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ranking = 0.2
keywords = pancreatitis
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26/88. Clinical regression of infected pancreatic necrosis. Case report.

    Infected pancreatic necrosis was diagnosed clinically and radiologically in a patient admitted for acute pancreatitis. As free gas in the pancreatic area was recognized, antibiotic therapy (ceftriaxone) was empirically introduced, while surgical drainage was being planned. After the second week, the patient rapidly started to improve, to the point that he could be discharged home without operation. Control CT-scans and general laboratory tests, at this phase and later on, confirmed a still enlarged gland but free of infection or ongoing inflammation. cholelithiasis, which had been identified in an early ultrasound scan, was electively treated by cholecystectomy 2 mo after the onset of pancreatitis, in the absence of sepsis, and with uneventful recovery. This case illustrates the rare possibility of spontaneous regression of infected necrotic pancreatitis, without any type of operation or nonoperative drainage.
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ranking = 0.6
keywords = pancreatitis
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27/88. Roux-en-Y loop jejunal necrosis: another pancreatitis associated enteropathy.

    Severe acute pancreatitis is frequently associated with systemic and local complications. Local sequelae include disorders of the stomach, duodenum, small and large bowel, collectively termed pancreatic enteropathies. We describe a patient with post-gastrectomy acute haemorrhagic pancreatitis which was complicated by necrosis and perforation of an intra-thoracic Roux-en-Y jejunal loop. This does not appear to have been previously reported.
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ranking = 1.2
keywords = pancreatitis
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28/88. Isolation of agent associated with cat scratch disease bacillus from pretibial biopsy.

    We describe the isolation and cultural characteristics of a Gram-negative bacillus that is very similar to the presumed etiologic agent of cat scratch disease. The organism was isolated from a tibial lesion of a male patient who had been hospitalized for severe necrotizing pancreatitis. The significance of the isolate in this patient remains uncertain.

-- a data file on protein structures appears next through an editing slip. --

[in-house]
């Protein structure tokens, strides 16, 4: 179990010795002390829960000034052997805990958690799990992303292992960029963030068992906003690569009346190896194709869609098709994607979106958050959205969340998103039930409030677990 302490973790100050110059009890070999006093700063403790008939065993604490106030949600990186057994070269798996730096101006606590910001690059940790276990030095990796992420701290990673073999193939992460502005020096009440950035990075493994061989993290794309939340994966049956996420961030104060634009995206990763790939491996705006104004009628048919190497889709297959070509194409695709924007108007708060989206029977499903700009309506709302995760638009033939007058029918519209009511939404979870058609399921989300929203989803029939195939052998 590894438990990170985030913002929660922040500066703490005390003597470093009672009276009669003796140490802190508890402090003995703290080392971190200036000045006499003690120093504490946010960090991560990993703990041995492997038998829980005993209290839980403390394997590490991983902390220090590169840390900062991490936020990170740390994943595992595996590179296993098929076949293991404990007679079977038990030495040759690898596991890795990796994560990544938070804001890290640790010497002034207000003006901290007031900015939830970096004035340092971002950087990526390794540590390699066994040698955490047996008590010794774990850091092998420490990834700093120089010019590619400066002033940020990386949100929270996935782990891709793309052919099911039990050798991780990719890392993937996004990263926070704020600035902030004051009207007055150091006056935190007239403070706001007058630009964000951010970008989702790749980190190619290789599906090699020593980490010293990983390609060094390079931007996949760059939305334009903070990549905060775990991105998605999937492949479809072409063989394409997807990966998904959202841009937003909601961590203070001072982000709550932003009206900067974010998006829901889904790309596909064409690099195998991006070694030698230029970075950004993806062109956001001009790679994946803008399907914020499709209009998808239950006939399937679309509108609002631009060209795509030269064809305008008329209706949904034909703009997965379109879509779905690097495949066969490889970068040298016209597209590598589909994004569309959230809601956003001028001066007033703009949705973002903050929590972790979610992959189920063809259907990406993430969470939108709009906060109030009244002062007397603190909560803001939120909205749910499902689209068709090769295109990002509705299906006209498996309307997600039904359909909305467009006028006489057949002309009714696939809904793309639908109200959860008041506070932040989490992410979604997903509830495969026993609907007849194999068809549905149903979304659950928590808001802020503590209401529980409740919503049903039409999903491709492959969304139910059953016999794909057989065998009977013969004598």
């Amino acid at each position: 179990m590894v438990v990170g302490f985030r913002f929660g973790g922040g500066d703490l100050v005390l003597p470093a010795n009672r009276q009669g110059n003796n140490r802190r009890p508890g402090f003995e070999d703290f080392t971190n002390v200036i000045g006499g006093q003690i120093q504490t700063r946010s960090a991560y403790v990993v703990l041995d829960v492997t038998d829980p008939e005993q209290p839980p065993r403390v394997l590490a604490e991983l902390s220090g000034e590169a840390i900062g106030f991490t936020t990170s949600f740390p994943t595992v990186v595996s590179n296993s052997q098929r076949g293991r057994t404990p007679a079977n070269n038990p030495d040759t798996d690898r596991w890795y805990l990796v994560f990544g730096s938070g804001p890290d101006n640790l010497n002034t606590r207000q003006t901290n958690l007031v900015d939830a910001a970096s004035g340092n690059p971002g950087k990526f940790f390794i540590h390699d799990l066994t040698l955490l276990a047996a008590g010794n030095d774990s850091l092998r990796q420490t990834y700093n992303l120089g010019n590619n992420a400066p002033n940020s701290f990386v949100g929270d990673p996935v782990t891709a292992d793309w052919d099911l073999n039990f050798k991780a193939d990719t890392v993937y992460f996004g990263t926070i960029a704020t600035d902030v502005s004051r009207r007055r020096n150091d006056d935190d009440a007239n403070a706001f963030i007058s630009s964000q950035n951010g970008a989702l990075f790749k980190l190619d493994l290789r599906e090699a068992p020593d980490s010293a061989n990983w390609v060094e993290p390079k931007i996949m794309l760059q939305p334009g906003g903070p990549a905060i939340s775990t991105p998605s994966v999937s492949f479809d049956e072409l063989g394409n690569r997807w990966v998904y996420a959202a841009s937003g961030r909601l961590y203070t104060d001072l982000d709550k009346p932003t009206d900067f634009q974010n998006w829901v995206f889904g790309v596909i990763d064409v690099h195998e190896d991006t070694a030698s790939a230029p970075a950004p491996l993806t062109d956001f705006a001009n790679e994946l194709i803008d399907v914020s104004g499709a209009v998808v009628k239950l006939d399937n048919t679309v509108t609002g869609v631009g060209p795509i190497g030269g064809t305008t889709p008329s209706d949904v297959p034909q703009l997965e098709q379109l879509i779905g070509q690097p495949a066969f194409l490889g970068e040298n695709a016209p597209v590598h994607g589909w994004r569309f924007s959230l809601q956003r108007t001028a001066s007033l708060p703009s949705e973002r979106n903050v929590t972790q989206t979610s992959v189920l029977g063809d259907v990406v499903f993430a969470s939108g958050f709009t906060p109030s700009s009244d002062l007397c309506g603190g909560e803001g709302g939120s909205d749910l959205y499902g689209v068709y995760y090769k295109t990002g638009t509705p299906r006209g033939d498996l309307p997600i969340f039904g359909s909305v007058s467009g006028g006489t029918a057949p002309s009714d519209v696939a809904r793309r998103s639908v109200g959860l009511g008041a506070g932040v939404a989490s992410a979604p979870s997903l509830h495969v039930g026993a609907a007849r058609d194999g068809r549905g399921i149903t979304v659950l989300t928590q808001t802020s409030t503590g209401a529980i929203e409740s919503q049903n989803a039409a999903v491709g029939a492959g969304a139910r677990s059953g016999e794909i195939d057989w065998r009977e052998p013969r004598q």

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ranking = 0.2
keywords = pancreatitis
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29/88. Duodenal necrosis and intramural haematoma complicating acute pancreatitis.

    Although segmental bowel necrosis is a recognized complication of pancreatitis, the duodenum is rarely involved. We report a unique case of acute duodenal obstruction characterized by transmural necrosis and intramural duodenal haematoma in a young man with acute alcohol-induced pancreatitis. The patient recovered following pancreaticoduodenectomy.
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ranking = 1.2
keywords = pancreatitis
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30/88. Infected pancreatic necrosis possibly due to combined percutaneous aspiration, cystogastric pseudocyst drainage and injection of a sclerosant.

    This paper reports on a patient who was treated by percutaneous aspiration, instillation of a sclerosant (polidocanol) and cystogastric drainage for a post-acute pancreatic pseudocyst. Five weeks after admission to hospital for the first episode of an acute necrotizing pancreatitis, the 60-year-old man underwent a percutaneous, ultrasound-guided puncture and aspiration of a voluminous pancreatic pseudocyst. Ten days later, recurrent fluid collection led to a second puncture, combined with the injection of polidocanol (15 ml; 1%) into the cyst cavity. Since this treatment failed, a percutaneous cystogastric drain ("double--pigtail") was inserted five days later. After developing acute abdominal pain and incipient sepsis, the patient was sent for surgical intervention twelve days after the second treatment with percutaneous aspiration and injection of polidocanol. During the operation an infected pancreatic pseudocyst with extensive contaminated necrosis of the pancreas and duodenal perforation was found. Necrectomy was performed, followed by continuous lavage of the omental bursa. intensive care therapy was necessary for one week. Duodenal leakage persisted for nearly three weeks, the stopped spontaneously. The patient was discharged in quite a good state of health after 33 days of postoperative treatment. Although spontaneous development of infected pancreatic pseudocysts and pancreatic abscesses in necrotizing pancreatitis is known, a possible involvement of the drainage procedures, especially in combination with the injection of a sclerosant must be considered.
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ranking = 0.4
keywords = pancreatitis